Wednesday, June 14, 2006

Day 14

Aaaand it's back to work tomorrow, folks.

I like the idea of working again. The past 14 days have been great for resting, but I miss the routine. I do! I'm amazed, myself. Bums do turn!

Highlights of this break:
  • The Amazing Flying Mua Chee of Ipoh
  • My cousin's wedding (OST featuring Kung Fu Fighting not for sale)
  • Penang gluttony, albeit without banana sesame pancakes
  • Attending prayer meeting for the first time in more than a year
  • Long, uninterrupted quiet times and journalling sessions
  • Room Furniture Rearranging, Part I
  • My 3 great sticker finds
  • Breakfast with the family without feeling I have to rush somewhere
  • Shiny, happy Spunky
Life is good. Thank you, God.

Friday, June 09, 2006

Overdoing, underbeing

"Why exercise? Why diet? Lose weight the easy way!" yells a newspaper advertisement.

"Gain back your initial investment and more in just 7 days! No charts to read, no more research!" reads a leaflet someone stuffed in my mailbox (apparently, they
really wanted me to attend this seminar, because there were five of them in there).

Clearly, in order for the people in so many industries to offer shortcuts and easy ways to a better life, there must be a demand for them.

It's true that as life gets busier, conveniences that get the job done quickly are welcome indeed to every weary soul who stumbles upon them.

I guess I don't have much of an issue with the easy way out; I'd just like to know why we're so addicted to it.

What's wrong with exercise and dieting (healthily)? If you truly want to make money through investment, isn't it wisest to put some sweat and grey cells into it rather than trusting a method that's helped someone else make his millions? How do you know
you're not just another source of income for his well-lined pockets?

"But I have so little time to do all I want to do," says the beleaguered urbanite. That's true. Unfortunately, time is one thing we just can't get more of, regardless of our need. But why do we feel we have to do so much that even when we can't achieve it all the traditional, elbow-grease way, we have to find a shortcut? Why do people stretch themselves beyond capacity in order to do and achieve what they probably don't have to anyway? It's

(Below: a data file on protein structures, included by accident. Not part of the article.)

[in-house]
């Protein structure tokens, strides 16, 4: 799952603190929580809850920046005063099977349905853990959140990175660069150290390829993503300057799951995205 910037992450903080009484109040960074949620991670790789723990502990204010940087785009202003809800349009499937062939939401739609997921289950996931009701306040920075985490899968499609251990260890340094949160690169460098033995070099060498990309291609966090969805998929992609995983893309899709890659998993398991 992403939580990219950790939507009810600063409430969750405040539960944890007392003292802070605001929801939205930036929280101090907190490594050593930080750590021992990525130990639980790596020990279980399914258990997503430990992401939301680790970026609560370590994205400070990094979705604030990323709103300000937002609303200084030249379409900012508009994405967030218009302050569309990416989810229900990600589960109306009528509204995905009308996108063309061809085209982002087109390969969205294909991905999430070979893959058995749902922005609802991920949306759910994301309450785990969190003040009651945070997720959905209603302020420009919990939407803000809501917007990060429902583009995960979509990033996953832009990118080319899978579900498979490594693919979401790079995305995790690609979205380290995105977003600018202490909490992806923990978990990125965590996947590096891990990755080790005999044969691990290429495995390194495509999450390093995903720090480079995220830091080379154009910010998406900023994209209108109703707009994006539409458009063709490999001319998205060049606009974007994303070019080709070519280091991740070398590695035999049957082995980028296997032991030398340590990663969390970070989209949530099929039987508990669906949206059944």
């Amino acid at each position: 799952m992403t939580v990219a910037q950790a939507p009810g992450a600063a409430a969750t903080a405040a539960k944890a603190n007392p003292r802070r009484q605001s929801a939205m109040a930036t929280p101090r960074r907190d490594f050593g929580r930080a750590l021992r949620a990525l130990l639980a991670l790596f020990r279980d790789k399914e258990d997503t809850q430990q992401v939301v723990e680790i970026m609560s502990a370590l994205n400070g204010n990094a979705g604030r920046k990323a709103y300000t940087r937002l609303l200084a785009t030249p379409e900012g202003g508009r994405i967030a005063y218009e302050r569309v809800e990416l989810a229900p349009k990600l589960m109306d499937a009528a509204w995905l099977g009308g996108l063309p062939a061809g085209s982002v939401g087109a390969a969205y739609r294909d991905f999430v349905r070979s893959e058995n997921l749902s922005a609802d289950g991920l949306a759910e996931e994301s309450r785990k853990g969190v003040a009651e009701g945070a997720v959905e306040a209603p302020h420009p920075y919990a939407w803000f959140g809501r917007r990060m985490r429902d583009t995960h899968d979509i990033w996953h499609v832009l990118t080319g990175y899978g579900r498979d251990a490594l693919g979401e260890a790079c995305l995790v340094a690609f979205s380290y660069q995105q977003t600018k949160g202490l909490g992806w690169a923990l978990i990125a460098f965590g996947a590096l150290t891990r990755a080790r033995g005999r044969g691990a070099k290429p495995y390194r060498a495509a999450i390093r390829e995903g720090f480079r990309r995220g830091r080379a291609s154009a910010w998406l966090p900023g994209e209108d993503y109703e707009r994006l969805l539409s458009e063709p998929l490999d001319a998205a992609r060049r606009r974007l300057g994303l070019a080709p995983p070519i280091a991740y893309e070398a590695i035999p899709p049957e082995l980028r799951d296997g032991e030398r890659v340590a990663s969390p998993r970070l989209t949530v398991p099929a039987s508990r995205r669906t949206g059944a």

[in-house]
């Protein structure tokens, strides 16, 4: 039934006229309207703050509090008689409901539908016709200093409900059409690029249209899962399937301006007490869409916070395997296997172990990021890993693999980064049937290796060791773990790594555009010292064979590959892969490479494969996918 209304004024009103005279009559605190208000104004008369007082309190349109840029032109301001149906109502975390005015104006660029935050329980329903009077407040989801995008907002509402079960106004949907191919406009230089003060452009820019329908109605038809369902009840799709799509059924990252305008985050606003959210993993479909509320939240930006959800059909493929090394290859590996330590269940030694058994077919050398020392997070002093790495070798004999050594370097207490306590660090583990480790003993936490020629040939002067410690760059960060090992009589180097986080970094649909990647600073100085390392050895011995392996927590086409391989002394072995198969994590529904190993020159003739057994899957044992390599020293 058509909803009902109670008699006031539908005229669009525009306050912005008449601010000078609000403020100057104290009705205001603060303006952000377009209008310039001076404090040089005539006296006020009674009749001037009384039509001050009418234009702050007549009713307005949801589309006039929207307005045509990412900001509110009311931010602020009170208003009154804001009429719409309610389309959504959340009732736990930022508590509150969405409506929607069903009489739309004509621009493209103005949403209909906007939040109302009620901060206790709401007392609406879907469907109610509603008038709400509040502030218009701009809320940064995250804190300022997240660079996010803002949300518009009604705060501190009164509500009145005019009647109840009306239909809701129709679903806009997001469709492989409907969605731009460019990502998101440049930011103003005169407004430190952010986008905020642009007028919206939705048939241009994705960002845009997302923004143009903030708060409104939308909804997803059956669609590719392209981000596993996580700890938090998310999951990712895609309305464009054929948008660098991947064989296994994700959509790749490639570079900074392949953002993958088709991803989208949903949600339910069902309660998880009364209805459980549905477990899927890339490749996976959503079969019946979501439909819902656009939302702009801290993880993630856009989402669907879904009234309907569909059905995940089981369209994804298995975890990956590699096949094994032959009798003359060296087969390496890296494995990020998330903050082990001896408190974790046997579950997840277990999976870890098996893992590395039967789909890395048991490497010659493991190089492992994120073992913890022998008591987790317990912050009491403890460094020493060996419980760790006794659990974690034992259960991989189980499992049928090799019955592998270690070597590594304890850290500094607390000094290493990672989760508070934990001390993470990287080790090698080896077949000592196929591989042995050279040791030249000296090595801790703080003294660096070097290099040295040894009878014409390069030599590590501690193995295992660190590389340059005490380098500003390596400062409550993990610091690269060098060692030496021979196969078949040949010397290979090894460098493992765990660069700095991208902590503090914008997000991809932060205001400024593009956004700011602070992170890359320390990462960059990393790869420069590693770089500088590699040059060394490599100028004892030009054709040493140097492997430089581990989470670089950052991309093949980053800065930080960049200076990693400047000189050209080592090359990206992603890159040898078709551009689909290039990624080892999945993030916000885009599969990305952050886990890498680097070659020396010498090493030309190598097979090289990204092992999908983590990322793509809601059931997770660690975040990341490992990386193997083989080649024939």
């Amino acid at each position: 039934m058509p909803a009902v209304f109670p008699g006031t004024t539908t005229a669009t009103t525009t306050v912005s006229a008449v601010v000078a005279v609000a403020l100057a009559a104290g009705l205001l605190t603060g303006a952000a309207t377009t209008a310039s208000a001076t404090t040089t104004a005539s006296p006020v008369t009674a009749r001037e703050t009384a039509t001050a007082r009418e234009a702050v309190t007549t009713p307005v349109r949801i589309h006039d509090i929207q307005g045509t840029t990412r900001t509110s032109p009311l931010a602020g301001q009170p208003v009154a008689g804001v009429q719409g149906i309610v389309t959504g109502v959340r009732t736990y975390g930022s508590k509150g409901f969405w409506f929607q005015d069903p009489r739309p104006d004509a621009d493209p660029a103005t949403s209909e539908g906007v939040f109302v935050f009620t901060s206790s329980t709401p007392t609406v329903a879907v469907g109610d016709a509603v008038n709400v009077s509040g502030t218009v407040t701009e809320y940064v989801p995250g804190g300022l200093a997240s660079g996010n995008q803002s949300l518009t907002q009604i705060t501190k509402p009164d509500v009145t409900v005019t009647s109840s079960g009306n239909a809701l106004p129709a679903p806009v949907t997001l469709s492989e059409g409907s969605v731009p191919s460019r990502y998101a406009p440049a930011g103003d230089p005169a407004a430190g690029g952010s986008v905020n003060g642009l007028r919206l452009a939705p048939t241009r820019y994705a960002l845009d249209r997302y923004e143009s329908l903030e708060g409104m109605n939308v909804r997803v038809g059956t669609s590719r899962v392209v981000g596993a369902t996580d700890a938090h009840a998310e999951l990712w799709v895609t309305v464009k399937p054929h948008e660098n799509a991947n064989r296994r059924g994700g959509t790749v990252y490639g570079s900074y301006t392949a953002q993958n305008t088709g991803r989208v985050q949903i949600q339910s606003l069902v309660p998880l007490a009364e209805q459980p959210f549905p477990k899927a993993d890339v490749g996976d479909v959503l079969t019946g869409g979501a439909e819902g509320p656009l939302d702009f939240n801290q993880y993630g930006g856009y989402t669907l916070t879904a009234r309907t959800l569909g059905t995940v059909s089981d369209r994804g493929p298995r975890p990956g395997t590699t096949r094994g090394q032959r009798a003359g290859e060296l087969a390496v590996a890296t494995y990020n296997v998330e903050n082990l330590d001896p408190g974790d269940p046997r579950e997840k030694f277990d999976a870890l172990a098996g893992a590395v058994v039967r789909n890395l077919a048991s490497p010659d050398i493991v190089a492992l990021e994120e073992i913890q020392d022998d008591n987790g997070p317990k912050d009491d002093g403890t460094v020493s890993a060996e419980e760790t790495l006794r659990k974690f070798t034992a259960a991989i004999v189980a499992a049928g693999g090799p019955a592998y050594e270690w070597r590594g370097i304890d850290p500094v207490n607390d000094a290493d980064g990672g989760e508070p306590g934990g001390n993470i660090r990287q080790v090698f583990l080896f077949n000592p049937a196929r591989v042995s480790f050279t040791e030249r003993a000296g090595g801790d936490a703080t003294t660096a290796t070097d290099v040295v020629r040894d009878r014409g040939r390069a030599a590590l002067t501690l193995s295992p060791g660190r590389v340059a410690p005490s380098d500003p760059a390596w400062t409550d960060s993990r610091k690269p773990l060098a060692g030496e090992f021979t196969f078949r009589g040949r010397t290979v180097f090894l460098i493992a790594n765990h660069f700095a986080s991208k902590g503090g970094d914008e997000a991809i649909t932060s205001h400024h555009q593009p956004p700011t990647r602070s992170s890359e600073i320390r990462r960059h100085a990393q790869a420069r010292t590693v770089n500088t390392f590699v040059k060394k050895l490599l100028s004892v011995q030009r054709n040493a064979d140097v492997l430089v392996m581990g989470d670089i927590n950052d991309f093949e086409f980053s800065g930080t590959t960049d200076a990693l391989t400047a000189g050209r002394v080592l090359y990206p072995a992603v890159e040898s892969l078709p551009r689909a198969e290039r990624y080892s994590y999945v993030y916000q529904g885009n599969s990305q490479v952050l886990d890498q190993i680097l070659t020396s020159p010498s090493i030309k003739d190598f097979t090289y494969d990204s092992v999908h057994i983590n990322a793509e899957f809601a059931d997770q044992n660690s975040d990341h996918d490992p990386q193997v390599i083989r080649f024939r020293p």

cliché but true: We're human beings, not doings. When was the last time you sat down idly without a book to read, exercises to do, or a TV/CD player bleating at you in the background, and just enjoyed being?

Thursday, June 08, 2006

No swearing please, I'm human

In the old days, no man would dream of swearing in the presence of a lady.

It was assumed that no lady would even know of any swear words, let alone use them.

These days, it seems I can't have a simple dinner in a food court, watch a movie or listen to the radio without having my ears battered by a steady flow of profanity.

The other night, I almost got indigestion from having to listen to several rap artistes tell me explicitly how they felt about various issues. Interestingly, though the issues varied, the cuss words didn't. Not much, anyway.

The last time I watched a movie, it was an animated feature. I guess that's what made parents assume it was ideal viewing for their kids, because the cinema was packed with under-12s. I wondered if the parents in there cringed as I did at the references to bodily functions and "watered-down" euphemisms for cruder swear words that some thoughtful scriptwriter must have put in for the sake of the child-safe ratings.

Some people tell me I'm too sensitive, even judgemental. Am I being hypersensitive by trying to practice discretion over what I hear? If I don't want this kind of language coming out of me, I'd better start with getting as little of it as possible to enter my mind, hadn't I?

As for the "judgemental" tag, please. I have nothing against the people who swear. It's just their language I have a problem with.